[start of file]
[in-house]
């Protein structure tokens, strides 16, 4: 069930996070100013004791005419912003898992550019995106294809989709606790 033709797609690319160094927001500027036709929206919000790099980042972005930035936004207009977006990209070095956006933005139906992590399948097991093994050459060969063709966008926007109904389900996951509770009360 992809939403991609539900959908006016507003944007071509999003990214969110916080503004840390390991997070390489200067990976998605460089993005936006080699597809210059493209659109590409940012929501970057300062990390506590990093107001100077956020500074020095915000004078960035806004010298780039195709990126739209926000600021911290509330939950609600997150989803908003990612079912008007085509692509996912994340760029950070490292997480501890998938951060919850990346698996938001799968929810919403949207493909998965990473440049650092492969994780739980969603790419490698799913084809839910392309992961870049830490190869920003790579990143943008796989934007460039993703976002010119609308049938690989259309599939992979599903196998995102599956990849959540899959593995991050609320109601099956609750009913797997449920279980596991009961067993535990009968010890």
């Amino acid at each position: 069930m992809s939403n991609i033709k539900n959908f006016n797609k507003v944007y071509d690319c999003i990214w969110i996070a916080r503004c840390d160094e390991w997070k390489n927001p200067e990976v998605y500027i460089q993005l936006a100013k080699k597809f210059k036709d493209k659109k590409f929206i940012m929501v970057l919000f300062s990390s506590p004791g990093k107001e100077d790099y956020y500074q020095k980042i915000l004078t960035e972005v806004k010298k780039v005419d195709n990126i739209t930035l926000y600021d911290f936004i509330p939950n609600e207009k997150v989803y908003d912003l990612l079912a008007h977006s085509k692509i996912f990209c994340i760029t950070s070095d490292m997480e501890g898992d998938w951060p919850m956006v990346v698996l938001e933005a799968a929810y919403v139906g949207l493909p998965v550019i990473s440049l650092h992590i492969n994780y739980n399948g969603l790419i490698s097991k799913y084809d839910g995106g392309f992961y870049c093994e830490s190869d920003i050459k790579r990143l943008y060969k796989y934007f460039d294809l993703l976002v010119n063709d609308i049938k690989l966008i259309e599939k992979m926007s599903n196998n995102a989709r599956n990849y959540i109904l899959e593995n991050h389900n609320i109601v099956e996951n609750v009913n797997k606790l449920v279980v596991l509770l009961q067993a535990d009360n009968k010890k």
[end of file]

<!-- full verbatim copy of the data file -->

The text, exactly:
[in-house]
């Protein structure tokens, strides 16, 4: 069930996070100013004791005419912003898992550019995106294809989709606790 033709797609690319160094927001500027036709929206919000790099980042972005930035936004207009977006990209070095956006933005139906992590399948097991093994050459060969063709966008926007109904389900996951509770009360 992809939403991609539900959908006016507003944007071509999003990214969110916080503004840390390991997070390489200067990976998605460089993005936006080699597809210059493209659109590409940012929501970057300062990390506590990093107001100077956020500074020095915000004078960035806004010298780039195709990126739209926000600021911290509330939950609600997150989803908003990612079912008007085509692509996912994340760029950070490292997480501890998938951060919850990346698996938001799968929810919403949207493909998965990473440049650092492969994780739980969603790419490698799913084809839910392309992961870049830490190869920003790579990143943008796989934007460039993703976002010119609308049938690989259309599939992979599903196998995102599956990849959540899959593995991050609320109601099956609750009913797997449920279980596991009961067993535990009968010890």
């Amino acid at each position: 069930m992809s939403n991609i033709k539900n959908f006016n797609k507003v944007y071509d690319c999003i990214w969110i996070a916080r503004c840390d160094e390991w997070k390489n927001p200067e990976v998605y500027i460089q993005l936006a100013k080699k597809f210059k036709d493209k659109k590409f929206i940012m929501v970057l919000f300062s990390s506590p004791g990093k107001e100077d790099y956020y500074q020095k980042i915000l004078t960035e972005v806004k010298k780039v005419d195709n990126i739209t930035l926000y600021d911290f936004i509330p939950n609600e207009k997150v989803y908003d912003l990612l079912a008007h977006s085509k692509i996912f990209c994340i760029t950070s070095d490292m997480e501890g898992d998938w951060p919850m956006v990346v698996l938001e933005a799968a929810y919403v139906g949207l493909p998965v550019i990473s440049l650092h992590i492969n994780y739980n399948g969603l790419i490698s097991k799913y084809d839910g995106g392309f992961y870049c093994e830490s190869d920003i050459k790579r990143l943008y060969k796989y934007f460039d294809l993703l976002v010119n063709d609308i049938k690989l966008i259309e599939k992979m926007s599903n196998n995102a989709r599956n990849y959540i109904l899959e593995n991050h389900n609320i109601v099956e996951n609750v009913n797997k606790l449920v279980v596991l509770l009961q067993a535990d009360n009968k010890k």